15. The county I grew up in would frequently open schools one or two hours late on snowy days. This didn’t count as a “closing”, so the calendar was unaffected. We always thought that the primary reason for snow days was for the school busses, but I later learned that kids on foot was the primary consideration; they didn’t want any injuries from slips and falls.
    I don’t remember ever getting out for high temperatures, except for a special case in which there was a fire at a local water pumping station, so there wasn’t enough water to use for the high volume airconditioning systems that many of the schools used. That forced a 2.5 day closure.

  16. We live in an extremely hilly area and every winter, people complain about schools being delayed or closed because of a few inches of snow. No matter how many times it gets explained, nobody seems willing or able to grasp the fact that there are some areas where school buses cannot safely travel if there’s a coating of ice.

  17. Memories of huddling in front of the TV waiting to see if your school would show up on the closed list. You’d think that would be over once out of school and working, but MegaCorp would sometimes close for weather.

    In later years an odd circumstance arose. On “plant closing” days, those with work-at-home capability (anyone with a company laptop) were expected to work that day. Those of us who didn’t could watch cartoons in our jammies.

  18. Berber: Unfortunately, milder winters at the north pole make it more likely for the polar vortex to send cold air south – things are overall warmer, but some of that warmer-than-usual-but-still-frigid air makes an appearance over the temperate latitudes.

  19. In Michigan (where Frazz is set), public school districts pad the schedule with 3-5 extra days to allow for snow days. In years with exceptionally bad winters, the kids may have to make up an extra day or so to get to the mandatory 180 days (I think) of available days of attendance. However, such occurrences are extremely rare (if the problem effects a large number of districts, the state will typically reduce the requirement for that specific school year), but it is something that school kids worry about: kids want the max number of snow days, but they don’t want to exceed it and have to attend extra days in June.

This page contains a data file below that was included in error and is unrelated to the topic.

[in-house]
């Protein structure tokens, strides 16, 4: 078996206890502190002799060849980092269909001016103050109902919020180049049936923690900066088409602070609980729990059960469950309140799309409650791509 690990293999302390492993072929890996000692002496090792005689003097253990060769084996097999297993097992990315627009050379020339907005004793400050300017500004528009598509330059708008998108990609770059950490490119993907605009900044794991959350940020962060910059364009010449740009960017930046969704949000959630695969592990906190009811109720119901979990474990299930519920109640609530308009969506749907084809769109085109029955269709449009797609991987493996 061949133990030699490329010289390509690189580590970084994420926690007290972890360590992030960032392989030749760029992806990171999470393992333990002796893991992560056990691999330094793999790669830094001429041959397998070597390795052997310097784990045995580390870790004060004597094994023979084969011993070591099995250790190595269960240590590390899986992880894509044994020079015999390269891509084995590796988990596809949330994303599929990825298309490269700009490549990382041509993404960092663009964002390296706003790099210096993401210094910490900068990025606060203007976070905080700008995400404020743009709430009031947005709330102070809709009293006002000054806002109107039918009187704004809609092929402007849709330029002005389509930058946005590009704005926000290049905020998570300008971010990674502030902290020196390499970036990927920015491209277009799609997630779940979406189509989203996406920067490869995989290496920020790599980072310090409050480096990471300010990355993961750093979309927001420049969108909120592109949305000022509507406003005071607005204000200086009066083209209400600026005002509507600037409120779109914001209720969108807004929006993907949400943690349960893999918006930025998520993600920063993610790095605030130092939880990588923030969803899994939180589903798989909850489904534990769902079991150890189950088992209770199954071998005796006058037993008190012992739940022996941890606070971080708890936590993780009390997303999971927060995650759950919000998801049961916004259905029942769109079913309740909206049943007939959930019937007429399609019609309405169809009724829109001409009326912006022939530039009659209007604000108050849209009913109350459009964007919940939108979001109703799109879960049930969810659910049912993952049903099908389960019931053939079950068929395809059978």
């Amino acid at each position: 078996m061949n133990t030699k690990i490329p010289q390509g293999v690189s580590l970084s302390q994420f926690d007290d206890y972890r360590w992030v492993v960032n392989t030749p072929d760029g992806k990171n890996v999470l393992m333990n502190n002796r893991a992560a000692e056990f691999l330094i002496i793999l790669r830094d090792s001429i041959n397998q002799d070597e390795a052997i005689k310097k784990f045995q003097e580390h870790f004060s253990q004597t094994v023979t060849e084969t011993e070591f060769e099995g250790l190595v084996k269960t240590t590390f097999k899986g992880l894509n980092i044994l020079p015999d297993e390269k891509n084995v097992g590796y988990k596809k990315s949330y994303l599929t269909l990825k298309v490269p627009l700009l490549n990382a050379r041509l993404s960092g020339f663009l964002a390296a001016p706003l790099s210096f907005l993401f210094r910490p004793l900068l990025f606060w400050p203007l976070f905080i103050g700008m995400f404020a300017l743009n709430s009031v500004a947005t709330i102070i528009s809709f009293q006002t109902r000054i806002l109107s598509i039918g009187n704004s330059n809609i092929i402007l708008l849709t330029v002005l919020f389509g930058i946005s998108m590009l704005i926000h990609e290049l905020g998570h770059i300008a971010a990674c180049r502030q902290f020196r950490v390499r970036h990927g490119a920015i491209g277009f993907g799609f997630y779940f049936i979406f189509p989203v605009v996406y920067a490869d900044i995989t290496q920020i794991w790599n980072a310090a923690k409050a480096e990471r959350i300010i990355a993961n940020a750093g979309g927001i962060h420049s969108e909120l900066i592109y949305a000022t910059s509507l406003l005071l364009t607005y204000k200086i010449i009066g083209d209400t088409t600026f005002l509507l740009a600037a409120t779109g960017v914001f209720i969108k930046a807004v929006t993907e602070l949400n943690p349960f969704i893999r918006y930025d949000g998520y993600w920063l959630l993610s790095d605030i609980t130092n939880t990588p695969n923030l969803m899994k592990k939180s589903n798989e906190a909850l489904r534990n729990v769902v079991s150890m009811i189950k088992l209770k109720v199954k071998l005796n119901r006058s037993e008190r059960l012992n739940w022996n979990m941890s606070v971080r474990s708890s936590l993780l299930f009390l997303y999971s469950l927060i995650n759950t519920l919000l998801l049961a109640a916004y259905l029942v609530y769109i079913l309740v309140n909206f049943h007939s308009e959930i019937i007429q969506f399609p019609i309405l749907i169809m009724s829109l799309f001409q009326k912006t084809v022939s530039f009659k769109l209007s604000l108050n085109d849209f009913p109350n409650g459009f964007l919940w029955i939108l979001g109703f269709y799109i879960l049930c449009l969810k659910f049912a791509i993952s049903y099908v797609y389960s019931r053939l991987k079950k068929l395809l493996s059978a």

As far as the joke is concerned, the first frame is simply Mallett’s well-used model of Caulfield yanking Mrs. Olsen’s chain by responding to her “Any questions?” with an irrelevant rat-hole inquiry. His question is deliberately somewhat paradoxical: if global warming makes it too warm to go to school in June, it is unlikely that you will run out of snow days. “Wear more layers” is simply Frazz’s way of pointing out that this will only happen when Hell freezes over.

    Of course this grossly simplifies the potential effects of climate change, but it’s just a joke. As a side, I will note that Hell, MI, is located fairly near (and mostly east) of the region in which Frazz is set, so if Caulfield’s hypothetical situation does occur, it is quite likely that Hell will have frozen over– at least for a while– over the course of the school year.

  20. ” the first panel might be based on the perception that kids today are coddled too much and the number of snow days increases non-every year”

    Again referring to my youth, three snowflakes in the air simultaneously constituted a “blizzard” and had two immediate consequences… schools would close, and all the local TV stations would send reporters to the same intersection to cover the news. Sometimes you could see one station’s crew in the background of another station’s broadcast.